Toward the end, fear and loss become more poignant. With this comes nostalgia, which often gets a bad rap. I found a few definitions that are of interest. One is “a sentimental longing or wistful affection for the past, typically for a period or place with happy personal associations.” This is sort of an upbeat version, but language is malleable, and many people think of nostalgia as a bad thing. Merriam-Webster defines it as “a wistful or excessively (italics mine) sentimental yearning for return to or of some past period or irrecoverable condition.” Here, nostalgia is defined as too much sentiment, too much yearning. Merriam-Webster continues with a second entry, simply: “HOMESICK.” Doesn’t nostalgia then just mean, “I miss you?” And perhaps some people miss others too much, but who is anyone to say what too much is?
There are moments of such longing in this book. In its physical presentation, it immediately reminded me of Roland Barthes’s Mourning Diary, which he wrote after his mother died. Barthes’s book is just that: diary entries. In this way, the content differs. But the physical structural similarity—short, non-narrative entries on each page—and the desires of the authors to make sense of an incredible loss, are comparable. How to process a great loss? Other than to write, to excavate our feelings and their lives?
Two entries toward the end are placed very well. The ending of You’ll Like It Here is very strong in that the ubiquitous sadness of nostalgia is tempered with other human characteristics—hope and something that feels like love, even if it’s just the memory of love. One is called “How To Live.” The other is “A Watched Pot Never Boils.” The former begins with the sentence “One percent of people today know how to truly live.” From there, the paragraph lists what the other ninety-nine percent choose to suffer, including “bad air, improper posture” and “constipation.” It is a humorous entry, and indicative of nostalgia turning into a disgust with the now. In “A Watched Pot Never Boils,” a man writes in the first person a beautiful and (for this book) long description of his heart beating dangerously and his subsequent loving care by his wife:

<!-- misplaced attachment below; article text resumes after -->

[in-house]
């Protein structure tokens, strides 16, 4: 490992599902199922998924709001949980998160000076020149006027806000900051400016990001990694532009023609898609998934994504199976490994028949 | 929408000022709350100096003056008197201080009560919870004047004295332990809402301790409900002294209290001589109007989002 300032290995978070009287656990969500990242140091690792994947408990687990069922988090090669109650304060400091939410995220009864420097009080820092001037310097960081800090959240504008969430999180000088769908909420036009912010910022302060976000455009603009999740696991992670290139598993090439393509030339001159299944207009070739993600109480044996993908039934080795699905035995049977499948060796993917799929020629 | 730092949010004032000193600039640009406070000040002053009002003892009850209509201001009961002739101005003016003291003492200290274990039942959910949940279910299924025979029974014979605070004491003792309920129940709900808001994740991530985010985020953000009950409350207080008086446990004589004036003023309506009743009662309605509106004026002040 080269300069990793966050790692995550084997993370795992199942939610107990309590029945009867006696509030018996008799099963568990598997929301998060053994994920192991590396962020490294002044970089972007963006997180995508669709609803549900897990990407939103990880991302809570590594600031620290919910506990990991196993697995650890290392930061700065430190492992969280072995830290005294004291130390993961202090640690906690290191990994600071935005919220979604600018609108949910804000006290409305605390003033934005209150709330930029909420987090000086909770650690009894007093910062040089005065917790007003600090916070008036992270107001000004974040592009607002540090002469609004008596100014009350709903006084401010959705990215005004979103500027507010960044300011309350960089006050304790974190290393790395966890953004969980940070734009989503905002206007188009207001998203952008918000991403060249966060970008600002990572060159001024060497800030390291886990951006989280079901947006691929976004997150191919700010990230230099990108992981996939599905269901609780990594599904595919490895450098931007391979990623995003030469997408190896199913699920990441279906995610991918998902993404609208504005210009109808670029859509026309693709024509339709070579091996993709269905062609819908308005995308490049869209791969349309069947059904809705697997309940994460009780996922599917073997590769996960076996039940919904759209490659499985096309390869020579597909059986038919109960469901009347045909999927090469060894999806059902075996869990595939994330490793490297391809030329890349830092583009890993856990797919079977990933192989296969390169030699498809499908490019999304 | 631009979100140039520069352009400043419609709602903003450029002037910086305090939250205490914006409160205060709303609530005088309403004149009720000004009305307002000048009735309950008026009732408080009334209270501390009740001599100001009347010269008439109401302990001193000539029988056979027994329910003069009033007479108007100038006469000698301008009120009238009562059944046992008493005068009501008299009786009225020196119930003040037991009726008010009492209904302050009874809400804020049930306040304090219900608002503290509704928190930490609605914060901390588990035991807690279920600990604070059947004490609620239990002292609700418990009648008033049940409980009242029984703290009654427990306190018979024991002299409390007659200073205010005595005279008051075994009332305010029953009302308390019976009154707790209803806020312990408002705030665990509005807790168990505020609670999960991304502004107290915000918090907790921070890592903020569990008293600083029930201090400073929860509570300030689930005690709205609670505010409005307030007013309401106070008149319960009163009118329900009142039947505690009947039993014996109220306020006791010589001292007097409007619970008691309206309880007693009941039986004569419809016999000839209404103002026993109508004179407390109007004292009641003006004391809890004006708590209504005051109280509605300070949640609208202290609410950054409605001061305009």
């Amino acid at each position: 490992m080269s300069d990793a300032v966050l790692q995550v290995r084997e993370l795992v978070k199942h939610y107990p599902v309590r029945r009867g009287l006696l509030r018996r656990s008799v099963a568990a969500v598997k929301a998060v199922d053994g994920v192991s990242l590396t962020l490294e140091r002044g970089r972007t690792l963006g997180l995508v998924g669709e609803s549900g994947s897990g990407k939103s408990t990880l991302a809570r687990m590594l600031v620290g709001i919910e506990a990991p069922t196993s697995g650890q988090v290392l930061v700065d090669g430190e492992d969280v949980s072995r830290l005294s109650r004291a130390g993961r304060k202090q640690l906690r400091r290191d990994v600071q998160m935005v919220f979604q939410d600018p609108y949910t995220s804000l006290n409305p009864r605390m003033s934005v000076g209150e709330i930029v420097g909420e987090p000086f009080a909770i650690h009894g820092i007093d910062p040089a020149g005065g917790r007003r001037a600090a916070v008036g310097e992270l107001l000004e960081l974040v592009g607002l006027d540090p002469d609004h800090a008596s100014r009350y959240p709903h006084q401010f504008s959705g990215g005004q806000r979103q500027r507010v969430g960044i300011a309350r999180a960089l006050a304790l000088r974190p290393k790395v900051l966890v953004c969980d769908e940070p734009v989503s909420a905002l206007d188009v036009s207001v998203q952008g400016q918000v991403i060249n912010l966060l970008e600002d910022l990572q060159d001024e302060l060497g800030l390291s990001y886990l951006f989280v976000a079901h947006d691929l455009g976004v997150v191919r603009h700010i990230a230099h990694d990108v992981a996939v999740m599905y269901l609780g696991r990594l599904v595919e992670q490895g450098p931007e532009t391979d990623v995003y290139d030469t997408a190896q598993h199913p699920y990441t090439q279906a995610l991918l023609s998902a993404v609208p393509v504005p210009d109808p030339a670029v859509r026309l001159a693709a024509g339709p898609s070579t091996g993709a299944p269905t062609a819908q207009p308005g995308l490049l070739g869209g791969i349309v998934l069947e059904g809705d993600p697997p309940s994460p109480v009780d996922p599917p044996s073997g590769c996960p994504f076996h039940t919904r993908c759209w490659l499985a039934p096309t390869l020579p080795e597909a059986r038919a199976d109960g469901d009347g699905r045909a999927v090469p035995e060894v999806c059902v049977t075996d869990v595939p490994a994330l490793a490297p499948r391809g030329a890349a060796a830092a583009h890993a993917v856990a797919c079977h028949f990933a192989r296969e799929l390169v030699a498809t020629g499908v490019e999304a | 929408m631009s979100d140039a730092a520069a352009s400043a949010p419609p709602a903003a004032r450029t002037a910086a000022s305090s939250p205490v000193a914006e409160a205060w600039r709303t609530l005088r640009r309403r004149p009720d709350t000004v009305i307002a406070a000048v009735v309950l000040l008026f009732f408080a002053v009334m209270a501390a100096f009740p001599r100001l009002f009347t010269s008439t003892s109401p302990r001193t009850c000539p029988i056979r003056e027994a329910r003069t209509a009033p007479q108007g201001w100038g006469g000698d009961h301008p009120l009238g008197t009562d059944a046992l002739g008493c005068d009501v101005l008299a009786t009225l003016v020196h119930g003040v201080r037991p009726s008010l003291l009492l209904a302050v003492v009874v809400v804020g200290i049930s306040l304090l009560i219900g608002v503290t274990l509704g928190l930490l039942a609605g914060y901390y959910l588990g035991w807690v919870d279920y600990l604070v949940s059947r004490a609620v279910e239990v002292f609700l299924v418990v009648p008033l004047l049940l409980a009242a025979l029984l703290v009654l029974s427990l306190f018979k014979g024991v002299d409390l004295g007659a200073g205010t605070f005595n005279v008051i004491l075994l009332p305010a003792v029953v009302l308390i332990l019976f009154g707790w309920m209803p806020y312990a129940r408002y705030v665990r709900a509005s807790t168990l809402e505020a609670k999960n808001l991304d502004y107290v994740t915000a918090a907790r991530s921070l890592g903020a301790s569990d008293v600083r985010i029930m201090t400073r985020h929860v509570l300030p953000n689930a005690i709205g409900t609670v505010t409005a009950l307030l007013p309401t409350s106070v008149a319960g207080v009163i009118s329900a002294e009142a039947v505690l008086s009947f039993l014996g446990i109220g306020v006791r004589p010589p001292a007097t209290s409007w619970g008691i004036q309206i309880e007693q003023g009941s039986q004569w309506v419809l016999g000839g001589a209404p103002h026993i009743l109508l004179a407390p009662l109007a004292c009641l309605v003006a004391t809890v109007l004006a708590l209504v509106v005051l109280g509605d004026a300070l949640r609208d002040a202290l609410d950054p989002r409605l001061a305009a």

She had me sit down again and slipped a handkerchief of wrapped amyl nitrite under my nose. Breathe, she said. Then she unlaced my coltskins, removed my wool socks, and ran a hot bath . . . For the first time in a long while, I listened to her tell me about her upbringing, and felt my chest relax.
Of interest to me is that in many ways, the short “chapters” and the non-narrative aspect of this book are very much fashionable now, evoking a sort of “flash fiction” that was brought on by the internet, and historically can further be traced to writers in the 70s, like Richard Brautigan and Jayne Ann Phillips. Even Hemingway dabbled in this structure, the paragraph story. But what makes You’ll Like It Here different is the author taking a trending formal structure and turning it on its head. It looks back in its subject matter, and its wistfulness honors that past. As Politanoff projects his loss and himself into seemingly obscure, old news items of Redondo Beach, a reader always does some projecting as well. In this way, the writer and the reader actively approach the text. The loss of a parent is felt in the mundane details of the lives briefly illustrated here, which awaken nostalgia in the words and realities and memories that haunt the physical world of the past. As a result, You’ll Like it Here is a worthy, unconventional entry into the genre of elegy.
Paula Bomer is the author of the novels, Tante Eva and Nine Months, the story collections, Baby and Inside Madeleine, the latter of which the New York Times called “raw,” stating it as “the rare book for which the word seems truly warranted.” She is also the author of the essay collection, Mystery and Mortality. A new essay collection is forthcoming from Publishing Genius in 2023, and she is at work on a new novel. Bomer has lived in Brooklyn for over thirty years.